Cathleen Decker: In a campaign that pits fear against facts, Hillary Clinton has a tough opponent in Trump – The presidential contest has become a battle between feelings and facts. Donald Trump aims at the fears of many Americans that the country is spiraling toward an abyss, using visceral images that are powerful, if often inaccurate. Hillary Clinton, by contrast, has utilized an endless supply of figures and proposals to persuade Americans that the country is making progress and could make more under her presidency. Decker in LA Times 

Cathleen Decker: An asset or a disruption? What the White House might look like with Bill Clinton in the East Wing — If Hillary Clinton wins the presidency, obvious questions arise. Among them: How would power flow in a new Clinton White House and how would a Vice President Tim Kaine fit into a very crowded West Wing? Would the former president’s undisciplined nature prolong his more orderly wife’s decision-making? Would Bill Clinton’s philanthropic activities conflict with the couple’s public responsibilities? Those questions arise because of Bill Clinton himself: a man capable of offering his wife unique counsel — but also capable of blundering into controversy. Decker in LA Times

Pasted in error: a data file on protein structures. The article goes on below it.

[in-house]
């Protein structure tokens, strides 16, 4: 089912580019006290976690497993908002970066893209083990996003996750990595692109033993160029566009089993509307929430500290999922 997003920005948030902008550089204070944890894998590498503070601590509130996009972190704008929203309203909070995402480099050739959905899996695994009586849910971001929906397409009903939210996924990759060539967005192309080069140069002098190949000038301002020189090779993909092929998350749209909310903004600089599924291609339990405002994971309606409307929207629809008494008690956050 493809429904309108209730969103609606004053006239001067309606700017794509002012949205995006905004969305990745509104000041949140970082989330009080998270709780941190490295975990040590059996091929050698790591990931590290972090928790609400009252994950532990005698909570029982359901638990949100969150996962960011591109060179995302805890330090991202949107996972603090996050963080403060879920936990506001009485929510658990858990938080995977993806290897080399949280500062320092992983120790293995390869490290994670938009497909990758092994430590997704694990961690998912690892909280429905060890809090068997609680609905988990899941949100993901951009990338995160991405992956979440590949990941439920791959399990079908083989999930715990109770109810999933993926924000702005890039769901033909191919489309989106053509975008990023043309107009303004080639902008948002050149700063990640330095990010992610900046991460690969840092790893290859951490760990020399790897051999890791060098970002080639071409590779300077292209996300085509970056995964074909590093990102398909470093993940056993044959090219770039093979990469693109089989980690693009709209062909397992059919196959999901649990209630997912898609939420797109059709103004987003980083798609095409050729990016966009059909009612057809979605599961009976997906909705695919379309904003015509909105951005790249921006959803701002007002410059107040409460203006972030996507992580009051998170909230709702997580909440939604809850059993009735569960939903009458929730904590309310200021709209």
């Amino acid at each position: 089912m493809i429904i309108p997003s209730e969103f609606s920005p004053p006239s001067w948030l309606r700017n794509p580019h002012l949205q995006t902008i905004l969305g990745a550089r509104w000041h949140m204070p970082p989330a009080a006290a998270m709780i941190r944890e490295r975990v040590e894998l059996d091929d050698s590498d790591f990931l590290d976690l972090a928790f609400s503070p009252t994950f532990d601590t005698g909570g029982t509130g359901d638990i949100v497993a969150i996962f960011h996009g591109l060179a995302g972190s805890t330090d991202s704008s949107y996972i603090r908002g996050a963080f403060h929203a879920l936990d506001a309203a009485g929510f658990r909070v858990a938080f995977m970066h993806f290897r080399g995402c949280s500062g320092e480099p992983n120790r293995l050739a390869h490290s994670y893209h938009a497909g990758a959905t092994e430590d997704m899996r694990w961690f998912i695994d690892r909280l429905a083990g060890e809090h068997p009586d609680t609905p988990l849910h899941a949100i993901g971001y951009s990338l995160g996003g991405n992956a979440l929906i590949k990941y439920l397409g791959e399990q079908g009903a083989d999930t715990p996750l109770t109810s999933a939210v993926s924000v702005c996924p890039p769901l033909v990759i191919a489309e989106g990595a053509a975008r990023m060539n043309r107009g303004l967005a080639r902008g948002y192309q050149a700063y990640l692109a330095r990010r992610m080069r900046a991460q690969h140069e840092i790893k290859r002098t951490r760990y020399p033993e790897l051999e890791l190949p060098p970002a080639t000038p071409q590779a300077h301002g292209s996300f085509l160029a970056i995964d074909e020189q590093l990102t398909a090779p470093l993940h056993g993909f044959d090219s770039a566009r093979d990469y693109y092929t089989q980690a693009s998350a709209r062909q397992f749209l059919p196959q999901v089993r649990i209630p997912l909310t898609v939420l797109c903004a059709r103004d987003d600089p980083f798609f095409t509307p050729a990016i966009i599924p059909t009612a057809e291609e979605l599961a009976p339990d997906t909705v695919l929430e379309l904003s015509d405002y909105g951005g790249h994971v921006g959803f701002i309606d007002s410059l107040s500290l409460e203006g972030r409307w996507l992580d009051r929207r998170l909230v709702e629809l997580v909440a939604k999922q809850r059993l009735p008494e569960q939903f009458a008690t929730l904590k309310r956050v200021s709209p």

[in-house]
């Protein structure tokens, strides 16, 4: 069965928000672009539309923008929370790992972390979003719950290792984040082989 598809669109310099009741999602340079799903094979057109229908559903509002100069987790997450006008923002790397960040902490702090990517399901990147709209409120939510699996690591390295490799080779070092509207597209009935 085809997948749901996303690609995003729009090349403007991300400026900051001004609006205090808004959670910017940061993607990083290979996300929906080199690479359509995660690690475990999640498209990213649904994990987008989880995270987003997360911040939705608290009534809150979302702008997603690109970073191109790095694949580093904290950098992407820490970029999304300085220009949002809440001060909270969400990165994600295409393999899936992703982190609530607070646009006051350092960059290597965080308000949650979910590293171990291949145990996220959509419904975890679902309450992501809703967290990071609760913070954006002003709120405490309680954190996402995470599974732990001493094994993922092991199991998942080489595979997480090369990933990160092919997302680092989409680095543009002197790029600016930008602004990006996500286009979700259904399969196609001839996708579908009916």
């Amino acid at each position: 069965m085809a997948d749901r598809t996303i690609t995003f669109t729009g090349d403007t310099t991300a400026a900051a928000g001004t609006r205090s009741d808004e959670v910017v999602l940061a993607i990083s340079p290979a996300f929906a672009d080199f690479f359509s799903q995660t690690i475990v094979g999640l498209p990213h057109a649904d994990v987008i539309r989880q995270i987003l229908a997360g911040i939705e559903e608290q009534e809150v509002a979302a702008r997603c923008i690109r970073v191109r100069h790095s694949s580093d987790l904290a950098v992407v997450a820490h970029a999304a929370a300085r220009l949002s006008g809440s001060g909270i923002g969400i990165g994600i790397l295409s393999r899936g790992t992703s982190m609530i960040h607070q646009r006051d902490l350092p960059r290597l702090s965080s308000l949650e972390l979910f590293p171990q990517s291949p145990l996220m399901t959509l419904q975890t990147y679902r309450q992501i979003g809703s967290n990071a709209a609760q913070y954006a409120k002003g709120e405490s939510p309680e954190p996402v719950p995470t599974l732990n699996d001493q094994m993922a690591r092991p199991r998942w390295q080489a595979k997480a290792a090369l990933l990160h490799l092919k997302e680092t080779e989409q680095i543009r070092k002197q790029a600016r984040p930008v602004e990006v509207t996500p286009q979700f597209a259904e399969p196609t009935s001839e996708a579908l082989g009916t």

PolitiFact CA: Does California really have ‘the 6th largest economy on planet Earth?’ – State Senate leader Kevin de León recently claimed at the Democratic National Convention that California has “the sixth largest economy on planet Earth.” De León’s statement, while accurate, could have used this additional information or clarification. We rate his claim Mostly True. PolitiFact CA report

Selma couple goes to Democratic convention – There is nothing Selma residents and husband and wife Doug and Estella Kessler would like to see more than Hillary Clinton defeat Donald Trump and become the next U.S. president. That’s what attracted them to pay the not-insignificant cost out of their own pockets to attend the Democratic National Convention in Philadelphia this week. Hanford Sentinel article 

Democrats become first major party to back pathway to legalizing pot – Democrats meeting in Philadelphia have made history, voting to approve a national platform that endorses a “pathway” for the legalization of marijuana. McClatchy Newspapers article